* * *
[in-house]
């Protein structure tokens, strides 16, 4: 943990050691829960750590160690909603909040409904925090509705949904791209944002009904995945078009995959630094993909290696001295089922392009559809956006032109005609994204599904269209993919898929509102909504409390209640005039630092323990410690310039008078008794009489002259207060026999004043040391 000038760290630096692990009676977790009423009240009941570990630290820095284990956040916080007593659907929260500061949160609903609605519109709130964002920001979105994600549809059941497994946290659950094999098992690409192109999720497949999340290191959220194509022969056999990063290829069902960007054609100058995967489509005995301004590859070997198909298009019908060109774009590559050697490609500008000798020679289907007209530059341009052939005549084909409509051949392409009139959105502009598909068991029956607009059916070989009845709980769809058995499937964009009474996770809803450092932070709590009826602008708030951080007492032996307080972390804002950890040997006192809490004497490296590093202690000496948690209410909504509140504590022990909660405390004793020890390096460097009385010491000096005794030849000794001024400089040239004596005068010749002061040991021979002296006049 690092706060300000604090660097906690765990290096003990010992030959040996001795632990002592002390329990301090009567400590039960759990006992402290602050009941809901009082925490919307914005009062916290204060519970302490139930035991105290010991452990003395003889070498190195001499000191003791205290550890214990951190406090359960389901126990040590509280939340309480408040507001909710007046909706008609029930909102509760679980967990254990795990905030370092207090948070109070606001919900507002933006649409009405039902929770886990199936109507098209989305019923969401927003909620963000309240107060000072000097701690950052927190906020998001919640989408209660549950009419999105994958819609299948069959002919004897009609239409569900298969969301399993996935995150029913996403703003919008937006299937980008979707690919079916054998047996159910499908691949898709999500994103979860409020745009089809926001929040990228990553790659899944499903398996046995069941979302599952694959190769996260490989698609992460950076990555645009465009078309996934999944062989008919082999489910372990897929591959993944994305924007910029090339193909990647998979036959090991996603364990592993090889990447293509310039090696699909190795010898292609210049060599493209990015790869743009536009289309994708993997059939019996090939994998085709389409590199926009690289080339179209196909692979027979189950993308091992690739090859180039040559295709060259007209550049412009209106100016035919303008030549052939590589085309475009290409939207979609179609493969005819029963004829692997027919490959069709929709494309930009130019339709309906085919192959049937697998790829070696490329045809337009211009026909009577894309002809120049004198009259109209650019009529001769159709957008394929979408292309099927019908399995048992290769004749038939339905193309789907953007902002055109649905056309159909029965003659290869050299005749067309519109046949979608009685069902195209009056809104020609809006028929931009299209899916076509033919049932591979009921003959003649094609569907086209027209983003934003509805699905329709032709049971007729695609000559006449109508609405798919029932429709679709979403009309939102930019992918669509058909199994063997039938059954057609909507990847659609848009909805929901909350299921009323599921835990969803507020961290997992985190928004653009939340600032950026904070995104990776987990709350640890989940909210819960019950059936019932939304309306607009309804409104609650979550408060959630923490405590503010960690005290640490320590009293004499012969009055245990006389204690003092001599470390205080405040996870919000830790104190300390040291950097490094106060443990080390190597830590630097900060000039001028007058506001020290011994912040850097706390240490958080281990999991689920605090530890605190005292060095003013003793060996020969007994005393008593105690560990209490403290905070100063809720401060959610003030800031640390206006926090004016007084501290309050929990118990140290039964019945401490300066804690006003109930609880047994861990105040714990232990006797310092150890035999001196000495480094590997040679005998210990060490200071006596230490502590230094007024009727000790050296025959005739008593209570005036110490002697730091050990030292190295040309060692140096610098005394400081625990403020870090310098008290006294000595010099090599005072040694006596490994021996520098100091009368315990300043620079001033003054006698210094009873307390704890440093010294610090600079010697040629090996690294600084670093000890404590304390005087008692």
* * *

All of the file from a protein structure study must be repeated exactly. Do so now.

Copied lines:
[in-house]
């Protein structure tokens, strides 16, 4: 943990050691829960750590160690909603909040409904925090509705949904791209944002009904995945078009995959630094993909290696001295089922392009559809956006032109005609994204599904269209993919898929509102909504409390209640005039630092323990410690310039008078008794009489002259207060026999004043040391 000038760290630096692990009676977790009423009240009941570990630290820095284990956040916080007593659907929260500061949160609903609605519109709130964002920001979105994600549809059941497994946290659950094999098992690409192109999720497949999340290191959220194509022969056999990063290829069902960007054609100058995967489509005995301004590859070997198909298009019908060109774009590559050697490609500008000798020679289907007209530059341009052939005549084909409509051949392409009139959105502009598909068991029956607009059916070989009845709980769809058995499937964009009474996770809803450092932070709590009826602008708030951080007492032996307080972390804002950890040997006192809490004497490296590093202690000496948690209410909504509140504590022990909660405390004793020890390096460097009385010491000096005794030849000794001024400089040239004596005068010749002061040991021979002296006049 690092706060300000604090660097906690765990290096003990010992030959040996001795632990002592002390329990301090009567400590039960759990006992402290602050009941809901009082925490919307914005009062916290204060519970302490139930035991105290010991452990003395003889070498190195001499000191003791205290550890214990951190406090359960389901126990040590509280939340309480408040507001909710007046909706008609029930909102509760679980967990254990795990905030370092207090948070109070606001919900507002933006649409009405039902929770886990199936109507098209989305019923969401927003909620963000309240107060000072000097701690950052927190906020998001919640989408209660549950009419999105994958819609299948069959002919004897009609239409569900298969969301399993996935995150029913996403703003919008937006299937980008979707690919079916054998047996159910499908691949898709999500994103979860409020745009089809926001929040990228990553790659899944499903398996046995069941979302599952694959190769996260490989698609992460950076990555645009465009078309996934999944062989008919082999489910372990897929591959993944994305924007910029090339193909990647998979036959090991996603364990592993090889990447293509310039090696699909190795010898292609210049060599493209990015790869743009536009289309994708993997059939019996090939994998085709389409590199926009690289080339179209196909692979027979189950993308091992690739090859180039040559295709060259007209550049412009209106100016035919303008030549052939590589085309475009290409939207979609179609493969005819029963004829692997027919490959069709929709494309930009130019339709309906085919192959049937697998790829070696490329045809337009211009026909009577894309002809120049004198009259109209650019009529001769159709957008394929979408292309099927019908399995048992290769004749038939339905193309789907953007902002055109649905056309159909029965003659290869050299005749067309519109046949979608009685069902195209009056809104020609809006028929931009299209899916076509033919049932591979009921003959003649094609569907086209027209983003934003509805699905329709032709049971007729695609000559006449109508609405798919029932429709679709979403009309939102930019992918669509058909199994063997039938059954057609909507990847659609848009909805929901909350299921009323599921835990969803507020961290997992985190928004653009939340600032950026904070995104990776987990709350640890989940909210819960019950059936019932939304309306607009309804409104609650979550408060959630923490405590503010960690005290640490320590009293004499012969009055245990006389204690003092001599470390205080405040996870919000830790104190300390040291950097490094106060443990080390190597830590630097900060000039001028007058506001020290011994912040850097706390240490958080281990999991689920605090530890605190005292060095003013003793060996020969007994005393008593105690560990209490403290905070100063809720401060959610003030800031640390206006926090004016007084501290309050929990118990140290039964019945401490300066804690006003109930609880047994861990105040714990232990006797310092150890035999001196000495480094590997040679005998210990060490200071006596230490502590230094007024009727000790050296025959005739008593209570005036110490002697730091050990030292190295040309060692140096610098005394400081625990403020870090310098008290006294000595010099090599005072040694006596490994021996520098100091009368315990300043620079001033003054006698210094009873307390704890440093010294610090600079010697040629090996690294600084670093000890404590304390005087008692």